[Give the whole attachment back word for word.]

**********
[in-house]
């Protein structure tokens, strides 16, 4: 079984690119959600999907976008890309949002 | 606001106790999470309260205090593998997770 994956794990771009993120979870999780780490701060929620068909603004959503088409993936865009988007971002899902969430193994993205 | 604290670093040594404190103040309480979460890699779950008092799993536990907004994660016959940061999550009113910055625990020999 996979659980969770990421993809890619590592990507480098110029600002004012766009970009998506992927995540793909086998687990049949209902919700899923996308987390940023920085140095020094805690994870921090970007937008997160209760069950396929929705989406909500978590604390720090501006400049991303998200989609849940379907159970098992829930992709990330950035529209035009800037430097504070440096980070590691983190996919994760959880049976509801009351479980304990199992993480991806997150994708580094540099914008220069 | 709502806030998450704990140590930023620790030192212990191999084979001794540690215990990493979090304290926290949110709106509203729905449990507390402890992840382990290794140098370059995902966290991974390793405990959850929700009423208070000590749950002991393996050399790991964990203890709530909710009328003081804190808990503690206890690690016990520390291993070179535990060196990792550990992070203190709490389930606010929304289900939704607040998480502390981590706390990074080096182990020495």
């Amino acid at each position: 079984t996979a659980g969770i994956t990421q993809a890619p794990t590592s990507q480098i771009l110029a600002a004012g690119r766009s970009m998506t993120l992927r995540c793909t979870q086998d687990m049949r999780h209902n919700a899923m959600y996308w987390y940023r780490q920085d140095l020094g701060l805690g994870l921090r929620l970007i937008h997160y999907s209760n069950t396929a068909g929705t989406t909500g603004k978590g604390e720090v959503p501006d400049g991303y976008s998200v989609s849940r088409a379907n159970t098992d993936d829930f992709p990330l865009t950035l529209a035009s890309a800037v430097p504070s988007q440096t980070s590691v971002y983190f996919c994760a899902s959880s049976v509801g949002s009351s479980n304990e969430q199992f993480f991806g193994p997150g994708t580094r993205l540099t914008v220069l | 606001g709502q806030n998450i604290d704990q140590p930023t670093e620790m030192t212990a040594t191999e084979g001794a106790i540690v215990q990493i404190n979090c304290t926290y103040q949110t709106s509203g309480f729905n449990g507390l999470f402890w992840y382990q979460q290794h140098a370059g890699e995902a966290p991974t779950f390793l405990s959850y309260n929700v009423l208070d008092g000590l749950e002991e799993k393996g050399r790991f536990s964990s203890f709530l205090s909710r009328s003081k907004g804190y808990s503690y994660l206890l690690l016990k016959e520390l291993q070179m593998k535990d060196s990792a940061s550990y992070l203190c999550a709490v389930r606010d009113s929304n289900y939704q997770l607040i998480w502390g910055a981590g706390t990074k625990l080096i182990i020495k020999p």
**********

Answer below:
[in-house]
């Protein structure tokens, strides 16, 4: 079984690119959600999907976008890309949002 | 606001106790999470309260205090593998997770 994956794990771009993120979870999780780490701060929620068909603004959503088409993936865009988007971002899902969430193994993205 | 604290670093040594404190103040309480979460890699779950008092799993536990907004994660016959940061999550009113910055625990020999 996979659980969770990421993809890619590592990507480098110029600002004012766009970009998506992927995540793909086998687990049949209902919700899923996308987390940023920085140095020094805690994870921090970007937008997160209760069950396929929705989406909500978590604390720090501006400049991303998200989609849940379907159970098992829930992709990330950035529209035009800037430097504070440096980070590691983190996919994760959880049976509801009351479980304990199992993480991806997150994708580094540099914008220069 | 709502806030998450704990140590930023620790030192212990191999084979001794540690215990990493979090304290926290949110709106509203729905449990507390402890992840382990290794140098370059995902966290991974390793405990959850929700009423208070000590749950002991393996050399790991964990203890709530909710009328003081804190808990503690206890690690016990520390291993070179535990060196990792550990992070203190709490389930606010929304289900939704607040998480502390981590706390990074080096182990020495």
């Amino acid at each position: 079984t996979a659980g969770i994956t990421q993809a890619p794990t590592s990507q480098i771009l110029a600002a004012g690119r766009s970009m998506t993120l992927r995540c793909t979870q086998d687990m049949r999780h209902n919700a899923m959600y996308w987390y940023r780490q920085d140095l020094g701060l805690g994870l921090r929620l970007i937008h997160y999907s209760n069950t396929a068909g929705t989406t909500g603004k978590g604390e720090v959503p501006d400049g991303y976008s998200v989609s849940r088409a379907n159970t098992d993936d829930f992709p990330l865009t950035l529209a035009s890309a800037v430097p504070s988007q440096t980070s590691v971002y983190f996919c994760a899902s959880s049976v509801g949002s009351s479980n304990e969430q199992f993480f991806g193994p997150g994708t580094r993205l540099t914008v220069l | 606001g709502q806030n998450i604290d704990q140590p930023t670093e620790m030192t212990a040594t191999e084979g001794a106790i540690v215990q990493i404190n979090c304290t926290y103040q949110t709106s509203g309480f729905n449990g507390l999470f402890w992840y382990q979460q290794h140098a370059g890699e995902a966290p991974t779950f390793l405990s959850y309260n929700v009423l208070d008092g000590l749950e002991e799993k393996g050399r790991f536990s964990s203890f709530l205090s909710r009328s003081k907004g804190y808990s503690y994660l206890l690690l016990k016959e520390l291993q070179m593998k535990d060196s990792a940061s550990y992070l203190c999550a709490v389930r606010d009113s929304n289900y939704q997770l607040i998480w502390g910055a981590g706390t990074k625990l080096i182990i020495k020999p």